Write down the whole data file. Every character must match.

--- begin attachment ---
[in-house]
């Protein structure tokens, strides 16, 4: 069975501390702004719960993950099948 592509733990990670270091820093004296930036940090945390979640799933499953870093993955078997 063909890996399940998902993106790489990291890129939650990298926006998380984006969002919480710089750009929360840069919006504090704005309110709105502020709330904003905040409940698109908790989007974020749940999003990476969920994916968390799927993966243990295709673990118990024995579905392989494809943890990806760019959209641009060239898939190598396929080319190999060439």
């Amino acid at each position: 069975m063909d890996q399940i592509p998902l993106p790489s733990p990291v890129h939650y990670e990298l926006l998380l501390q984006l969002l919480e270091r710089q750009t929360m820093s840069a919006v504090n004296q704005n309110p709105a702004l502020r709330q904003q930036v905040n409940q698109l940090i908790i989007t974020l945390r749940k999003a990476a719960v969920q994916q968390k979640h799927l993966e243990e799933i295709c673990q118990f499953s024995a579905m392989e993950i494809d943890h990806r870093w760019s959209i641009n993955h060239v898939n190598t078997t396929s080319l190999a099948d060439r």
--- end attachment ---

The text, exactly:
[in-house]
């Protein structure tokens, strides 16, 4: 069975501390702004719960993950099948 592509733990990670270091820093004296930036940090945390979640799933499953870093993955078997 063909890996399940998902993106790489990291890129939650990298926006998380984006969002919480710089750009929360840069919006504090704005309110709105502020709330904003905040409940698109908790989007974020749940999003990476969920994916968390799927993966243990295709673990118990024995579905392989494809943890990806760019959209641009060239898939190598396929080319190999060439």
């Amino acid at each position: 069975m063909d890996q399940i592509p998902l993106p790489s733990p990291v890129h939650y990670e990298l926006l998380l501390q984006l969002l919480e270091r710089q750009t929360m820093s840069a919006v504090n004296q704005n309110p709105a702004l502020r709330q904003q930036v905040n409940q698109l940090i908790i989007t974020l945390r749940k999003a990476a719960v969920q994916q968390k979640h799927l993966e243990e799933i295709c673990q118990f499953s024995a579905m392989e993950i494809d943890h990806r870093w760019s959209i641009n993955h060239v898939n190598t078997t396929s080319l190999a099948d060439r």